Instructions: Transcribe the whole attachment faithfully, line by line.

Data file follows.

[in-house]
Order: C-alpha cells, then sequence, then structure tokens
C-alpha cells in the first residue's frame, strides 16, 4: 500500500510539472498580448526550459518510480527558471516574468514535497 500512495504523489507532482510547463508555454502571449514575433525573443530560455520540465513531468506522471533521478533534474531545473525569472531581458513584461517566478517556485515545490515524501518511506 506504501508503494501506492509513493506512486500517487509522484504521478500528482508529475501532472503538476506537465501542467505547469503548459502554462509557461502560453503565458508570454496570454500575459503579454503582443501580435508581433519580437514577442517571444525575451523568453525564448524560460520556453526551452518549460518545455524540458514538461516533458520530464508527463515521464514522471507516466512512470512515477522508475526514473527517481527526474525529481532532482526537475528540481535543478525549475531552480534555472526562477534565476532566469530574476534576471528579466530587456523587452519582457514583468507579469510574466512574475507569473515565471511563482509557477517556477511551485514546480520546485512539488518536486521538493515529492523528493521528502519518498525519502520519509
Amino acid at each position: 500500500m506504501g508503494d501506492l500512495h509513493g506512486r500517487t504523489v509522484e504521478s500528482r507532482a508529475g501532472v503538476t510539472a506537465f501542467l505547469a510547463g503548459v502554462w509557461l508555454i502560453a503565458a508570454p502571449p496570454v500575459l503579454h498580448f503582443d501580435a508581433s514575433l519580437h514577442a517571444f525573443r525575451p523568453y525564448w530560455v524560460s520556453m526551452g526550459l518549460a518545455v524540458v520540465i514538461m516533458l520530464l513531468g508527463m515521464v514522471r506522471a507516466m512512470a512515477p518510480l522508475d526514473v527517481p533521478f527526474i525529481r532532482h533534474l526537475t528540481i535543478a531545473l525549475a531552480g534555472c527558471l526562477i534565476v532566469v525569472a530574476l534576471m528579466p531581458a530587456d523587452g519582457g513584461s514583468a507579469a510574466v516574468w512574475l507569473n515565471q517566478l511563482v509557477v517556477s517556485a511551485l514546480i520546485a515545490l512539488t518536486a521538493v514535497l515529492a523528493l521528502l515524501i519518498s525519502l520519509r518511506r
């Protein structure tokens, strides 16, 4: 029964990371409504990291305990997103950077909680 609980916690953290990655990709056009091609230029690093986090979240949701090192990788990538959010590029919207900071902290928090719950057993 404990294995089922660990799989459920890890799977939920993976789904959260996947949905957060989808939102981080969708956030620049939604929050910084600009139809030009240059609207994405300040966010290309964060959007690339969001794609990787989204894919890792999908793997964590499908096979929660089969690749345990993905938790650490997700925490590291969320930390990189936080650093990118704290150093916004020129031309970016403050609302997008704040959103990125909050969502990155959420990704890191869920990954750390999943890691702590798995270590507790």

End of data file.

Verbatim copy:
[in-house]
Order: C-alpha cells, then sequence, then structure tokens
C-alpha cells in the first residue's frame, strides 16, 4: 500500500510539472498580448526550459518510480527558471516574468514535497 500512495504523489507532482510547463508555454502571449514575433525573443530560455520540465513531468506522471533521478533534474531545473525569472531581458513584461517566478517556485515545490515524501518511506 506504501508503494501506492509513493506512486500517487509522484504521478500528482508529475501532472503538476506537465501542467505547469503548459502554462509557461502560453503565458508570454496570454500575459503579454503582443501580435508581433519580437514577442517571444525575451523568453525564448524560460520556453526551452518549460518545455524540458514538461516533458520530464508527463515521464514522471507516466512512470512515477522508475526514473527517481527526474525529481532532482526537475528540481535543478525549475531552480534555472526562477534565476532566469530574476534576471528579466530587456523587452519582457514583468507579469510574466512574475507569473515565471511563482509557477517556477511551485514546480520546485512539488518536486521538493515529492523528493521528502519518498525519502520519509
Amino acid at each position: 500500500m506504501g508503494d501506492l500512495h509513493g506512486r500517487t504523489v509522484e504521478s500528482r507532482a508529475g501532472v503538476t510539472a506537465f501542467l505547469a510547463g503548459v502554462w509557461l508555454i502560453a503565458a508570454p502571449p496570454v500575459l503579454h498580448f503582443d501580435a508581433s514575433l519580437h514577442a517571444f525573443r525575451p523568453y525564448w530560455v524560460s520556453m526551452g526550459l518549460a518545455v524540458v520540465i514538461m516533458l520530464l513531468g508527463m515521464v514522471r506522471a507516466m512512470a512515477p518510480l522508475d526514473v527517481p533521478f527526474i525529481r532532482h533534474l526537475t528540481i535543478a531545473l525549475a531552480g534555472c527558471l526562477i534565476v532566469v525569472a530574476l534576471m528579466p531581458a530587456d523587452g519582457g513584461s514583468a507579469a510574466v516574468w512574475l507569473n515565471q517566478l511563482v509557477v517556477s517556485a511551485l514546480i520546485a515545490l512539488t518536486a521538493v514535497l515529492a523528493l521528502l515524501i519518498s525519502l520519509r518511506r
């Protein structure tokens, strides 16, 4: 029964990371409504990291305990997103950077909680 609980916690953290990655990709056009091609230029690093986090979240949701090192990788990538959010590029919207900071902290928090719950057993 404990294995089922660990799989459920890890799977939920993976789904959260996947949905957060989808939102981080969708956030620049939604929050910084600009139809030009240059609207994405300040966010290309964060959007690339969001794609990787989204894919890792999908793997964590499908096979929660089969690749345990993905938790650490997700925490590291969320930390990189936080650093990118704290150093916004020129031309970016403050609302997008704040959103990125909050969502990155959420990704890191869920990954750390999943890691702590798995270590507790």